Expected split times for Group 1 crews for 2006 Race  : Prepared 31-Mar-06 10:42:43

             Start          Barnes         ARA            Finish         
@001    #001       03:15.21       07:05.85       07:07.42       17:28.50
@002    #003       03:15.81       07:07.15       07:08.72       17:31.69
@003    #004       03:17.19       07:10.16       07:11.74       17:39.10
@004    #002       03:17.66       07:11.19       07:12.78       17:41.65
@005    #009       03:19.50       07:15.19       07:16.80       17:51.50
@006    #018       03:20.39       07:17.15       07:18.77       17:56.33

Deviations of Actual Split Times from Expected Split Times

In practice, crews do not all have the same profile of speeds. To continue the illustration above with an extreme case, suppose the slow crew above actually recorded proportions of 0.1, 0.3 and 0.6 for the three sections of the race, and took 30 minutes for the whole race. This would mean that they took 10% of 40 minutes (= 4 minutes) between the Start and Barnes, 30% between Barnes and the ARA (9 minutes) and 60% (18 minutes) between ARA and the Finish.

The deviations from expected times for this crew would be -3 minutes, 0 minutes and +3 minutes. Note that the total deviation for the crew is zero.

There could be a story here : "This crew was a middle ranking crew, and they went quite well as far as Barnes. The had a crash at the Band Stand, and it took them over 5 minutes to get going again. More bad luck hit them at Harrods, where they were holed and sank. The crew swam with the boat to the shore, and emptied the water out, then used some sticky tape to patch the hole, before getting back in to complete the course."

In practice, actual deviations from expect times are smaller than those in the illustration. Actual figures are illustrated in the next table which shows the differences between times in the first two tables.

The deviation is calculated as (actual time) - (expected time)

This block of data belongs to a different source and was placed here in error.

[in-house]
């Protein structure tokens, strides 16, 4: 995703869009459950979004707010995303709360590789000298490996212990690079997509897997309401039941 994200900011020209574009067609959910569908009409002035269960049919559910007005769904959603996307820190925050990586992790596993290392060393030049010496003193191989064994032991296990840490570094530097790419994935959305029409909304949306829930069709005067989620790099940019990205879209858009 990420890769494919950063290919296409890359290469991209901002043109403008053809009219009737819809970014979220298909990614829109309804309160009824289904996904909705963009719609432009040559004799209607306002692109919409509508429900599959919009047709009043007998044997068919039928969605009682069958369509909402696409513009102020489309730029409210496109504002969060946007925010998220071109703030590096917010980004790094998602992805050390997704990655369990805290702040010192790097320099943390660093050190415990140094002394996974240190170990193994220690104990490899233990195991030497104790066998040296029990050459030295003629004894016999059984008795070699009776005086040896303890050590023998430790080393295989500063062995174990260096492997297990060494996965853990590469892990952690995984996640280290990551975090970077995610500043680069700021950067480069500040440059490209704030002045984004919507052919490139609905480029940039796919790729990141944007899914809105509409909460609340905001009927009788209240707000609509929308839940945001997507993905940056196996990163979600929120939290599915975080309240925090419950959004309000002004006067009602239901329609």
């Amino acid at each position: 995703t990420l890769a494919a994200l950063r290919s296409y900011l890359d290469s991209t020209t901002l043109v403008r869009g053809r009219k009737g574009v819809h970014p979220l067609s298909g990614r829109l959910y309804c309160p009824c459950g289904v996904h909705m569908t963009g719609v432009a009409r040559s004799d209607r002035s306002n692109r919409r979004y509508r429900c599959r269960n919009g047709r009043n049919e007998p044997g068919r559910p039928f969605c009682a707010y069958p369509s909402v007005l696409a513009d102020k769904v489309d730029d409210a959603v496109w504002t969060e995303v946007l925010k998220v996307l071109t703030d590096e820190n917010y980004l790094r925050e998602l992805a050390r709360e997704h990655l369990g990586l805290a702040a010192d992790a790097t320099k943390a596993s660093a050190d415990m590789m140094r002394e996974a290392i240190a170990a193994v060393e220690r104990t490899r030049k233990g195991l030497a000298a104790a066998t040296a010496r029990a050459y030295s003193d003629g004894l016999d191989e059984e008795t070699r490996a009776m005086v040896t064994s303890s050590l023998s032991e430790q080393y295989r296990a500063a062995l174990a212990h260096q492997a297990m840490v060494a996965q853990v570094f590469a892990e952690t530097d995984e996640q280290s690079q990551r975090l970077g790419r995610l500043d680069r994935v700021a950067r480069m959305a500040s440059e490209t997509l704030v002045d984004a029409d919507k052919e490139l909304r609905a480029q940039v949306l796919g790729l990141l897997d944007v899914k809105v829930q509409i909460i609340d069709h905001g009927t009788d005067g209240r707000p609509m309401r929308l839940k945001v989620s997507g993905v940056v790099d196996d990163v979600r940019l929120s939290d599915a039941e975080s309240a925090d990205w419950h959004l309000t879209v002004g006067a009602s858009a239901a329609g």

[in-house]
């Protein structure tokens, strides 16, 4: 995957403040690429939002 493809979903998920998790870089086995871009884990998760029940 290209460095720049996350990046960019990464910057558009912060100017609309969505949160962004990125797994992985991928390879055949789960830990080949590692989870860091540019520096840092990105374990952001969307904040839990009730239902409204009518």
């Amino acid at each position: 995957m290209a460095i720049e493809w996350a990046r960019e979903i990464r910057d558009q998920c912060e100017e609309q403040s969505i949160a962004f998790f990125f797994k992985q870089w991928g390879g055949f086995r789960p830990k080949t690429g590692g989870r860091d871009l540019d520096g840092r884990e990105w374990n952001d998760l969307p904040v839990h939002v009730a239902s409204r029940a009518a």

A positive deviation indicates that the crew has recorded a slow time, and a negative that it has recorded a fast time. Slow and Fast indicate the crew's speed profile when compared with the profile for the average crew within the group. Absolute speeds are NOT being compared.

Deviations of actual from expected split times for Group 1 crews for 2006 Race  : Prepared 31-Mar-06 10:42:43

             Start          Barnes         ARA            Finish         
@001    #001          -1.34           1.09           0.27       17:28.50
@002    #003           0.99           1.06          -2.04       17:31.69
@003    #004          -1.40           0.33           1.08       17:39.10
@004    #002           0.02           0.29          -0.29       17:41.65
@005    #009           0.47          -0.02          -0.44       17:51.50
@006    #018           1.29          -2.72           1.45       17:56.33

Proportions and deviations compared with ALL crews in the race

These are not as useful as the Group Proportions described above, but they do illustrate a difference in speed profiles between slow and fast crews. In the numerical order list, the Group deviations are shown on the left, and the overall deviations on the right.

Reasons for and uses of deviations

The timekeepers originally produced tables of deviations to help check the validity of times. It was only later that tables were adapted for publication because they contain information of interest to crews.